Theses

Theses

Ongoing theses are listed below.

PhD Theses


Mesut Uğur-INTEGRATED MODULAR MOTOR DRIVE (IMMD)

  • Integrated modular motor drive (IMMD) has been a popular technology for several years which aims to combine the motor and the power electronics drive into a single package. Higher power densities can be achieved by this integration. Furthermore, the requirement of drive panels and connection cables are eliminated which contributes to loss and EMI reduction. However, integrating the motor and its drive brings several problems such as the requirement of passive component size reduction and thermal management issues. In this research work, an IMMD system is proposed for use in railway traction systems. Several motor drive topologies are investigated and the most suitable ones are compared in terms of efficiency and power density. To reduce size and to ease thermal management, new generation wide band gap (WBG) power semiconductor devices are aimed to be used in this work such as, Gallium Nitride Field Effect Transistors (GaN FETs) and Silicon Carbide Metal Oxide Semiconductor Field Effect Transistors (SiC MOSFETs) which usually yield a better power density, higher efficiency and more convenient cooling. The proposed IMMD is to be manufactured and tested in the laboratory to verify the analysis experimentally.

Supervised by Ozan Keysan

MSc Theses


Doğa Ceylan – RAILGUN
  • Railgun is a launcher which uses the energy of electromagnetic forces instead of conventional gunpowder. Railguns have a number of potential practical applications like launch or launch assist of a spacecraft or in the aircraft carriers. High amount of energy is released in a short amount of time from impulse generator module to rails. This high current in the rails and mature creates an electromagnetic force which moves the projectile in the forward direction. In this study, the finite element analysis (FEA) for railgun problem is used for optimizing some critical parameters of the electromagnetic launcher system. Working principles of the electromagnetic launcher, modelling the dimensions of the rails, modelling the geometry and dimensions of the projectile, its firing circuitry, current density on the rails and armature, created magnetic field, Lorenz force on the armature, inductance variation of the system, material properties of the projectile and rails including heating and melting properties under the effect of the high currents will be analyzed by the use of the finite element analysis methods. Comsol Multiphysics Modeling Software will be used as the main simulation tool for this purpose.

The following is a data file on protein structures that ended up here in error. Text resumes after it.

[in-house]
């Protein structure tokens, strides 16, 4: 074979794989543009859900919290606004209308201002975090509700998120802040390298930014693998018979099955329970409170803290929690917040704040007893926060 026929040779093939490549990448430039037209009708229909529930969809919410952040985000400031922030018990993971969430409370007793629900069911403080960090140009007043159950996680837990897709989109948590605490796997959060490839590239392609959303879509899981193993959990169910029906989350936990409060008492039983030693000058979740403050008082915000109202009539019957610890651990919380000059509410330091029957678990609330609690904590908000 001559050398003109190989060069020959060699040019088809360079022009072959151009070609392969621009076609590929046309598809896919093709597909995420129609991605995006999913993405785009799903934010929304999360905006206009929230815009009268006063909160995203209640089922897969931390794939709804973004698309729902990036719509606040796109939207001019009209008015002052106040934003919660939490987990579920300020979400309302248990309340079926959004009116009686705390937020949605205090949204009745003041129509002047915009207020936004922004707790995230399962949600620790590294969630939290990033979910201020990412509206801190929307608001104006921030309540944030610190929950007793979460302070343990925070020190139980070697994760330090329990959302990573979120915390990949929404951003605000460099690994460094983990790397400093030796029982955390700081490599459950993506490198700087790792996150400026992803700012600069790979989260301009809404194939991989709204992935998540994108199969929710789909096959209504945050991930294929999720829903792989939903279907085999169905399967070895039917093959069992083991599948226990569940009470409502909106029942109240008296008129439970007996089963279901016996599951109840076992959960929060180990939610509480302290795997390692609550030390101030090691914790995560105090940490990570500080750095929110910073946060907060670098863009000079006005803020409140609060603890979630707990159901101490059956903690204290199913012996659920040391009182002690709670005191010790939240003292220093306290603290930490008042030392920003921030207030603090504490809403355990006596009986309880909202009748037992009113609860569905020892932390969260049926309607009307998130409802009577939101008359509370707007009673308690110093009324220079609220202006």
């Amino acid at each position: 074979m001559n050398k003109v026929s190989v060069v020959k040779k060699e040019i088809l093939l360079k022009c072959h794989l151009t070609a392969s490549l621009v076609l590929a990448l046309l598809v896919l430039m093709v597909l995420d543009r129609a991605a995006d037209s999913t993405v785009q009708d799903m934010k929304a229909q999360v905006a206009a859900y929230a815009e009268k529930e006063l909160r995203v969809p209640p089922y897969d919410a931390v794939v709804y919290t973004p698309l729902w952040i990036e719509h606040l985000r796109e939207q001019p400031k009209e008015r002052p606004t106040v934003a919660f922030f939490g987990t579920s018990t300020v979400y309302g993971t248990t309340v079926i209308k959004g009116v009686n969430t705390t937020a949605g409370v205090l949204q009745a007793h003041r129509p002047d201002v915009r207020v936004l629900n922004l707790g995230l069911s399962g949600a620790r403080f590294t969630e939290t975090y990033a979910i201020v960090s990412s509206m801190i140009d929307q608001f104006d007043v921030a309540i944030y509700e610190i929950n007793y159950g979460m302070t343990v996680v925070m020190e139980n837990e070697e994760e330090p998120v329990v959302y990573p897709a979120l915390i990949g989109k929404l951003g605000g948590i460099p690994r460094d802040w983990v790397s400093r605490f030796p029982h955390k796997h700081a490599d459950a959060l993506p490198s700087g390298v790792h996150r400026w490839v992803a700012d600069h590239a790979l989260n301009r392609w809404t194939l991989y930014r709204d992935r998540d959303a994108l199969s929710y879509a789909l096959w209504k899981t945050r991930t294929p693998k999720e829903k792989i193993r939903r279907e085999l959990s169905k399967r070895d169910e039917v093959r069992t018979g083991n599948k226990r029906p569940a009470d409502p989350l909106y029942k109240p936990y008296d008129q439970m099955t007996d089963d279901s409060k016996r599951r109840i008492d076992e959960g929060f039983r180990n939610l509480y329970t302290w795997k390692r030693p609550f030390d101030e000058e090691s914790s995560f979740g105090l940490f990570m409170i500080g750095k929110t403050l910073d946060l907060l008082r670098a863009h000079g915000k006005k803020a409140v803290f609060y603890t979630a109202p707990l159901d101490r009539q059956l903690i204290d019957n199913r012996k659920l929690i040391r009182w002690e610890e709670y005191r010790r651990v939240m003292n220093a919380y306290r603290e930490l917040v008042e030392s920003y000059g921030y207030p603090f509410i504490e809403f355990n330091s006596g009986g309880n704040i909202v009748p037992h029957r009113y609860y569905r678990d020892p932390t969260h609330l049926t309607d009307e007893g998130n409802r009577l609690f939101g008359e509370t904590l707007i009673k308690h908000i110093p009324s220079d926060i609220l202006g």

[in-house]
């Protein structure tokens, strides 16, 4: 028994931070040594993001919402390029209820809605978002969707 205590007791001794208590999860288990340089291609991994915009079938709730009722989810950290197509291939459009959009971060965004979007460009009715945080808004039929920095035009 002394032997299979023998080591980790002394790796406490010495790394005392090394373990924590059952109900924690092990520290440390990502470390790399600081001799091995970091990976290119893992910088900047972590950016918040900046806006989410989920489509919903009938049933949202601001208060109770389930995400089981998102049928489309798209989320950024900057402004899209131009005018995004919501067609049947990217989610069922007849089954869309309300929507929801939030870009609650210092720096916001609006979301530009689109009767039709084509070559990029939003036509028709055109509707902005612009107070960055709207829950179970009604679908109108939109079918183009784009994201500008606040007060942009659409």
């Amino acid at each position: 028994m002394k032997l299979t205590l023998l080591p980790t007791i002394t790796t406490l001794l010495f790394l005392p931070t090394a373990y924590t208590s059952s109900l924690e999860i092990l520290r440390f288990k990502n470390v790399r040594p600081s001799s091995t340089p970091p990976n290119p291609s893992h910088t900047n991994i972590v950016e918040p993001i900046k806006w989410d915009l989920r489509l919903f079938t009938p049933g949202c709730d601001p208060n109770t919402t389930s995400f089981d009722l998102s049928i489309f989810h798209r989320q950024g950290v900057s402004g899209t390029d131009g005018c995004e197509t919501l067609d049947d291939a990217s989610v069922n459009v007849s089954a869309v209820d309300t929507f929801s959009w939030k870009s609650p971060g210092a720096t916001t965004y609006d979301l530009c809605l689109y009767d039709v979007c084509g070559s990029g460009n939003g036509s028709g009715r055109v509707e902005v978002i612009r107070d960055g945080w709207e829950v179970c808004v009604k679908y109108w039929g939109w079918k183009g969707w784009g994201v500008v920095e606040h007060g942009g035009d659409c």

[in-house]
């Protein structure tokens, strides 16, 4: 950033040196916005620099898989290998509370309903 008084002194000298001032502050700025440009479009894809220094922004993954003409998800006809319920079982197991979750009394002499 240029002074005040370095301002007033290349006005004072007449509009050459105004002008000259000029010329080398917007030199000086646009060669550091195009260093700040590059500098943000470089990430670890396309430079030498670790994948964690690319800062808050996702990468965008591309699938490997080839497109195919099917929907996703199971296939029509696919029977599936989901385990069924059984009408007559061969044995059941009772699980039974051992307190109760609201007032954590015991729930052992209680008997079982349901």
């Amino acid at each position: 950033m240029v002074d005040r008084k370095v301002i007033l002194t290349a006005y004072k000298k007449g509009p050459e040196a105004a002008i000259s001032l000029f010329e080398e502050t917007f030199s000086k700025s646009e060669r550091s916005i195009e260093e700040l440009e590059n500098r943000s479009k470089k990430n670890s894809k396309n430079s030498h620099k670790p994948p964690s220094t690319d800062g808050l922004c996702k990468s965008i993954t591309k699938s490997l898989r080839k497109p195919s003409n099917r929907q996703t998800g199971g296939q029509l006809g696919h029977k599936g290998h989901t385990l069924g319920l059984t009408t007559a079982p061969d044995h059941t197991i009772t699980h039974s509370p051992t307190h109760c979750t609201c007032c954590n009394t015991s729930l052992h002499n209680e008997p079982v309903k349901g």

Supervised by Ozan Keysan

Onur Tek -SILICON-CARBIDE(SIC) CONVERTERS FOR WIND TURBINES

  • Wind energy is the most promising renewable energy type. Power converters are the most critical subsystem in wind turbine systems. Power converters are used to regulate the generated power from the wind turbines and also used as an ancillary services to the grid. In these power converters IGBT modules, press-packed IGBT’s and press-packed IGCT’s are used as switching devices. Recent develeopments in semiconductor technology shown that the Silicon-Carbide(SiC) devices have better switching characteristics and lower power losses than Silicon based devices. Lower power loss means increase in the efficiency of wind turbine system and lower volume and weight for heatsinks. In this thesis, two 10 kW back to back converters will be designed by using SiC devices and the effects of these devices to the wind turbine system will be investigated. Also designed converters will be operated as parallel and the results of paralllel operation will be investigated.

Supervised by Ozan Keysan

Lütfi Boyacı -Design and Application of Reaction Wheel motor (BLDC) drive for satellites.

  • Comparison of GANFETs and MOSFETs as a switching elements in the drive in terms of switching performances, losses, efficiency, drive requirements, radiation performances etc. Aim is to reduce switching losses and improve efficiency, to decrease filter sizes and PCB dimensions by using GANFETs for volumetric and massic gain.

Supervised by Ozan Keysan